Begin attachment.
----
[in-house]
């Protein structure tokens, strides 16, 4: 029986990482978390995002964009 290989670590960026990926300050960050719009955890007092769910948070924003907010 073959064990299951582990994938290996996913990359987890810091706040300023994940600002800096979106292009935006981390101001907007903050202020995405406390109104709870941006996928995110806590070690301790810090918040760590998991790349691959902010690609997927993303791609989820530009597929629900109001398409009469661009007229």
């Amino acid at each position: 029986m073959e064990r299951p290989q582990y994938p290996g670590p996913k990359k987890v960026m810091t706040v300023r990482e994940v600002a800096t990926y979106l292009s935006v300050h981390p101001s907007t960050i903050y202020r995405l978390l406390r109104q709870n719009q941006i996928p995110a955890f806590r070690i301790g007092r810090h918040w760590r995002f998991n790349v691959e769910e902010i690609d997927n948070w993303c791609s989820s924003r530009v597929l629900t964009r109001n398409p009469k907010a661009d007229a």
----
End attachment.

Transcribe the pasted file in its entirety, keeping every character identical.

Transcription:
[in-house]
């Protein structure tokens, strides 16, 4: 029986990482978390995002964009 290989670590960026990926300050960050719009955890007092769910948070924003907010 073959064990299951582990994938290996996913990359987890810091706040300023994940600002800096979106292009935006981390101001907007903050202020995405406390109104709870941006996928995110806590070690301790810090918040760590998991790349691959902010690609997927993303791609989820530009597929629900109001398409009469661009007229």
């Amino acid at each position: 029986m073959e064990r299951p290989q582990y994938p290996g670590p996913k990359k987890v960026m810091t706040v300023r990482e994940v600002a800096t990926y979106l292009s935006v300050h981390p101001s907007t960050i903050y202020r995405l978390l406390r109104q709870n719009q941006i996928p995110a955890f806590r070690i301790g007092r810090h918040w760590r995002f998991n790349v691959e769910e902010i690609d997927n948070w993303c791609s989820s924003r530009v597929l629900t964009r109001n398409p009469k907010a661009d007229a």